One of David Foster Wallace’s former students has posted the syllabus from the author’s 2005 Pomona College Literary Interpretation class. It’s a pretty dry, standard document which gives the impression that this was probably a pretty great, straightforward class: Students read Faulkner, J.M. Coetzee, and Thomas Harris, and were responsible for three five-to-ten-page papers throughout the course. Wallace sounds as anal as any given teacher about the proper format on title pages and the importance of proper legibility, and recommends purchasing “a large, roomy pocket folder that’s just for this class.”
There are, of course, a few more interesting bits for DFW nerds, like how Wallace drops the “Foster” in the “instructor info” blurb. And then there’s the “caveat emptor,” on the last page, which more or less attempts to talk kids out of taking his class:
(1)Your instructor is not a professional literary scholar. In fact, though my job title at the college says “Professor of English,” I am not a professor, because I do not have a Ph.D.
(2) Your instructor has taught intro lit courses before, but not for several years, and never before at a college this selective. The upshot is that there may be a certain pedagogical clunkiness about this section of English 67. You will, in effect, be helping me learn how to teach this class. The level of our discussions may have to be adjusted up, or down, depending on how well-prepared you guys are and how quickly you catch on to the concepts and techniques of “close reading.” Certain approaches might turn out to be a waste of time. There may be abrupt changes in the syllabus. Extra work may be added. Let me say that again: Extra work may be added.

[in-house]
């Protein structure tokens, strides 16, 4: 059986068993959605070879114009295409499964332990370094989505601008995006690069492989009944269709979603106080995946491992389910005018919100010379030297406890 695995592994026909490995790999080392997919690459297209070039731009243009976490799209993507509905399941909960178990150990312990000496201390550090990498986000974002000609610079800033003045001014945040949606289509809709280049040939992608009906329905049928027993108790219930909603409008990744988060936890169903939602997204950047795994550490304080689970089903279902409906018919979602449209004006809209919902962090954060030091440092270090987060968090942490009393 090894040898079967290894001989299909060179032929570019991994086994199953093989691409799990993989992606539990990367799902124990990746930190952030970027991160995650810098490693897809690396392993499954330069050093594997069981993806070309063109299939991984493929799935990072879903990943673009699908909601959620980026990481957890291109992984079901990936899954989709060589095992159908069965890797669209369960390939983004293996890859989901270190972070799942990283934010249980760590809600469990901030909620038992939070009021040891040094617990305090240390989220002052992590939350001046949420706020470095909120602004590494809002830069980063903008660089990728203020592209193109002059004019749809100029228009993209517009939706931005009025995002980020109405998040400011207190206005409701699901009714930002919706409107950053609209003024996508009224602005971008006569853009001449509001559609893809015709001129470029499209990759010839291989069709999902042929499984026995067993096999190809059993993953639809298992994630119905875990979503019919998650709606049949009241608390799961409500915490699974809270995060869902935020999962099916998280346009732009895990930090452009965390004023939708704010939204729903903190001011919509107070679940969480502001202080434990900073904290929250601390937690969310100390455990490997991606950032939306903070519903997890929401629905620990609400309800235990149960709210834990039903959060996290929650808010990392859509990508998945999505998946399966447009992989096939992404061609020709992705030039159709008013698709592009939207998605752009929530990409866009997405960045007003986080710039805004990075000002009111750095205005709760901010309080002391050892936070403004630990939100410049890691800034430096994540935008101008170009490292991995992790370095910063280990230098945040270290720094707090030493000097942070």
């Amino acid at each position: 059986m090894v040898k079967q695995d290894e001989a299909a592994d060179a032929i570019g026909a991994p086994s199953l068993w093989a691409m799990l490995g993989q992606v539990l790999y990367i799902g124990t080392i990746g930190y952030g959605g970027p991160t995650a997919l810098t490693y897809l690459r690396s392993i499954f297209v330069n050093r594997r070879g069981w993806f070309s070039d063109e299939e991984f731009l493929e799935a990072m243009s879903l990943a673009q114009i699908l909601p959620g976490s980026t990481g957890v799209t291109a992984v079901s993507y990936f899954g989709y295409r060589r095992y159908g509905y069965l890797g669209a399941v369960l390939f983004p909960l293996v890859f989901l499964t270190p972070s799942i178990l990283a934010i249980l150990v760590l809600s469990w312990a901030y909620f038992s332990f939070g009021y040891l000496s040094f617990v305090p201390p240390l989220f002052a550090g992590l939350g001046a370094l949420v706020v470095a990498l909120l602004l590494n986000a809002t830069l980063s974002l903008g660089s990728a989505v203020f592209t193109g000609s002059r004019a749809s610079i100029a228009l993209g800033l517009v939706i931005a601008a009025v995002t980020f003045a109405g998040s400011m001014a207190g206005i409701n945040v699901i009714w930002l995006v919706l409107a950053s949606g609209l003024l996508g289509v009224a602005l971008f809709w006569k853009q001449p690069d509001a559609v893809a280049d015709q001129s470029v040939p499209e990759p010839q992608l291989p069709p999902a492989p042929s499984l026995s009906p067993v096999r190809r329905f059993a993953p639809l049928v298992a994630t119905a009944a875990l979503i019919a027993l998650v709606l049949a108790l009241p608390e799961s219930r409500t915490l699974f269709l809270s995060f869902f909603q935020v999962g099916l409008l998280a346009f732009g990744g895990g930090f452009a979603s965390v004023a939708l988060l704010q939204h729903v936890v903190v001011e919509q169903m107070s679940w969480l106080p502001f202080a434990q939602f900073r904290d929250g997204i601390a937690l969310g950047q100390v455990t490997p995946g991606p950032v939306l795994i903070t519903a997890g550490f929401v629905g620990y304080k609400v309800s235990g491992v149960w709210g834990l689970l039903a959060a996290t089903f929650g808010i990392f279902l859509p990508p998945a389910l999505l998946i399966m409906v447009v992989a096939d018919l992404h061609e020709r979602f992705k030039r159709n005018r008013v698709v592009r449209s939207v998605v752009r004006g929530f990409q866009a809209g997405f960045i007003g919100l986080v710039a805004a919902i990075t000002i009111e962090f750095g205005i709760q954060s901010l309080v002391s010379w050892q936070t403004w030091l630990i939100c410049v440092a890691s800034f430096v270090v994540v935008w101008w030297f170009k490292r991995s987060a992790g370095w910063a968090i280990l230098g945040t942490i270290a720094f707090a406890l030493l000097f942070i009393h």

(4) Your instructor has high standards for the written work you turn in. Take another close look at Course Rules & Procedures Items 4 and 7 on page 3 of the syllabus. I know that many professors say this kind of hard-ass stuff at the beginning of the term but don’t actually mean it or enforce it as the course wears on. I, however, do mean it, and I will enforce it — feel free to verify this with students who’ve taken other classes with me. If you want to improve your academic writing and are willing to put extra time and effort into it, I am a good teacher to have. But if you’re used to whipping off papers the night before they’re due, running them quickly through the computer’s Spellchecker, handing them in full of high-school errors and sentences that make no sense, and having the professor accept them “because the ideas are good” or something, please be informed that I draw no distinction between the quality of one’s ideas and the quality of those ideas’ verbal expression, and that I will not accept sloppy, rough-draftish, or semiliterate college writing. Again, I am absolutely not kidding.
Also, DFW has his own profile on RateMyProfessors.com in which students remember him as “one of the best teachers I’ve ever had,” “tough as shit and can hurt students’ feelings,” and “very neurotic and tends to chew tobacco and spit in a cup while lecturing.”